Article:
3.  I can’t be good at everything. I suffer from chronic perfectionism. Now, I know what you’re thinking. “Poor M, what a curse, to HAVE to be perfect at everything. Cry me a river.” Where’s your empathy, folks? Claiming perfectionism is not intended to draw attention to my accomplishments. It’s a symptom of anxiety, and it has claimed more years of my life than I would like to admit. Anyway, the reason I include this in my “Life Lessons Learned Spring 2016 Greatest Hits” is because, for the first time in my life, I faced the possibility of failing a class. As it turns out, I am no statistician, and I don’t play one on TV. In all honesty, I exhausted my mental resources in the fight for a satisfactory grade in my Statistics course, and no matter how hard I tried, I was incapable of earning an A in this class. My previous self would have been devastated, my self-esteem shattered. I got a B. My current self thanks the heavens that I passed the class, and has severed the tie between my grades and my own perception of self-worth and competence.
  4. There is no rush. I plowed through my undergraduate degree. This December, I’ll be receiving my diploma at the ripe age of 21, just three years after graduating high school. While I am extremely proud of this accomplishment, a part of me wishes that I’d allowed myself to enjoy the journey a little bit more, and perhaps I could have achieved a higher level of authenticity and security in what I want to become. Besides, I have the rest of my life to go to graduate school, and then work until I can retire in the next 50 years or so and live happily ever after with an obscene amount of dogs at my side.
  5. Breathe. This one was probably the most beneficial to my physiological health. I am a frequent panic-attack victim, however, despite this semester being my heaviest course load, I experienced minimal panic-attacks, and my heart thanks me, due to my newfound ability to control my own stress levels. Rather than allow myself to activate full freak-out mode, I am now able to withdraw from the stressful stimulus, recompose myself, align my Chakras, and return to the task at hand as a much more composed and serene individual.

I’m sure that I’ve learned numerous other lessons over the past four months, but for some reason, we as a species are comfortable with the number 5. Besides, I’m sure that you all are tired of hearing my enlightened self express how enlightened I am.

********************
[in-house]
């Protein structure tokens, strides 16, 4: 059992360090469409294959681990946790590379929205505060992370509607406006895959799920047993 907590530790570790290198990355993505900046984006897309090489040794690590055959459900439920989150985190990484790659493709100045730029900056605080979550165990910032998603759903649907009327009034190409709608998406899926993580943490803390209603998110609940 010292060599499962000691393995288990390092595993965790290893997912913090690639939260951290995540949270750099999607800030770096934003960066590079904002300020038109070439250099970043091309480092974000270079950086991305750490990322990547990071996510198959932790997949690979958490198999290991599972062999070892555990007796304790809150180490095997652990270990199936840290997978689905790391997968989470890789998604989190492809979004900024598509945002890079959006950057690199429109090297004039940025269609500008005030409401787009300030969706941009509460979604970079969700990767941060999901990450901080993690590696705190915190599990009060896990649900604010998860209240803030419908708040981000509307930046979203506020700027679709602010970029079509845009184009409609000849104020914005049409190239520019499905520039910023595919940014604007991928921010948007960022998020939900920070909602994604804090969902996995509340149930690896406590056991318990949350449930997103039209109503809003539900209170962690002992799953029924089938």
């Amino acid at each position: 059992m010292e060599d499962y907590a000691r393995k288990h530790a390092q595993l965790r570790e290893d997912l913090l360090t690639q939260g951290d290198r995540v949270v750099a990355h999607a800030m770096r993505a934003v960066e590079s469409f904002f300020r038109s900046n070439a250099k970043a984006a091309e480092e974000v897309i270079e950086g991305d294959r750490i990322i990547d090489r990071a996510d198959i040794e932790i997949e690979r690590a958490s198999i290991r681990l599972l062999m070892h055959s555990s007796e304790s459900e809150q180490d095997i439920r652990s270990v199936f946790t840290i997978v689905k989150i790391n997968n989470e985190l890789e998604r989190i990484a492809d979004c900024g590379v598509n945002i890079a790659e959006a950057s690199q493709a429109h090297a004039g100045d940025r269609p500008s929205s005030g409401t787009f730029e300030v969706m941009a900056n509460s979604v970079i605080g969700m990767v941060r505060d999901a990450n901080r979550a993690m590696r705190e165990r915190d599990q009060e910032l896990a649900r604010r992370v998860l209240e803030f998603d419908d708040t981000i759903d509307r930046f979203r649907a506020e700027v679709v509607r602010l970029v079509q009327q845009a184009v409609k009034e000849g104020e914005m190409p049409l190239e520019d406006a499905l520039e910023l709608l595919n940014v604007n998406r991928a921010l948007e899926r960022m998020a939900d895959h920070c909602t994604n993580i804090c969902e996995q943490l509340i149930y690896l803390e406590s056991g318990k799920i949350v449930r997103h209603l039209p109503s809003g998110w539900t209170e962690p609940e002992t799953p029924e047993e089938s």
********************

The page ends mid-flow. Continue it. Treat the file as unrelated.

Anyway, I exited this semester more sane than I entered it, which is refreshing, because I only have a week to recuperate before I dive into the summer semester.

I don’t know who I am without academia.

Onward, ever onward.

M.

 

Purposive

Now that everybody’s done sharing their tentative New Year’s Resolutions with their online social circles, I think i’ll finally reveal my plans to make myself a less-shitty person than I was in 2015.

 

Though I love the person I’m developing into since my faith crisis, nose-dive into feminism, and increasingly curious mind, I find myself becoming exponentially more cynical, which is something I hate about myself.

I find myself often looking for reasons to be pissed off, which makes it really, REALLY hard to be the happy, energetic ball of sunshine I once aspired to become, but will never be, due to my chronically sarcastic and brazen personality. Indeed, since I’ve been exposed to a whole new world of liberalism, I seem to have the tendency to search for things that people do that strike me as problematic, and will consequently set me off.

There are specific groups of people that are extremely hard for me to get along with (i.e. meninists, anybody who still subscribes to traditional gender roles).  I totally feel justified in avoiding individuals who fall under this category completely, but I also feel that I am much too hard on people.

For example, my dating life is a literal train wreck. Most of my interactions with men are terminated by me giving them a lengthy, wordy lecture about how sexist it is to not be interested in a girl who can’t cook, or won’t send a racy snap-chat after the first date.

I feel like I’m constantly having to defend my feminist views; nothing flips my bitch-switch faster than when a gentleman i’m dating says anything that could be seen as sexist, even if you have to flip it upside down and squint with your left eye.

So i’m going to work on that. Perhaps instead of ripping his head off every time a suitor says something I don’t agree with, I can calmly present my point of view on the matter, and then change the subject as I squeeze the hell out of the stress ball I just bought.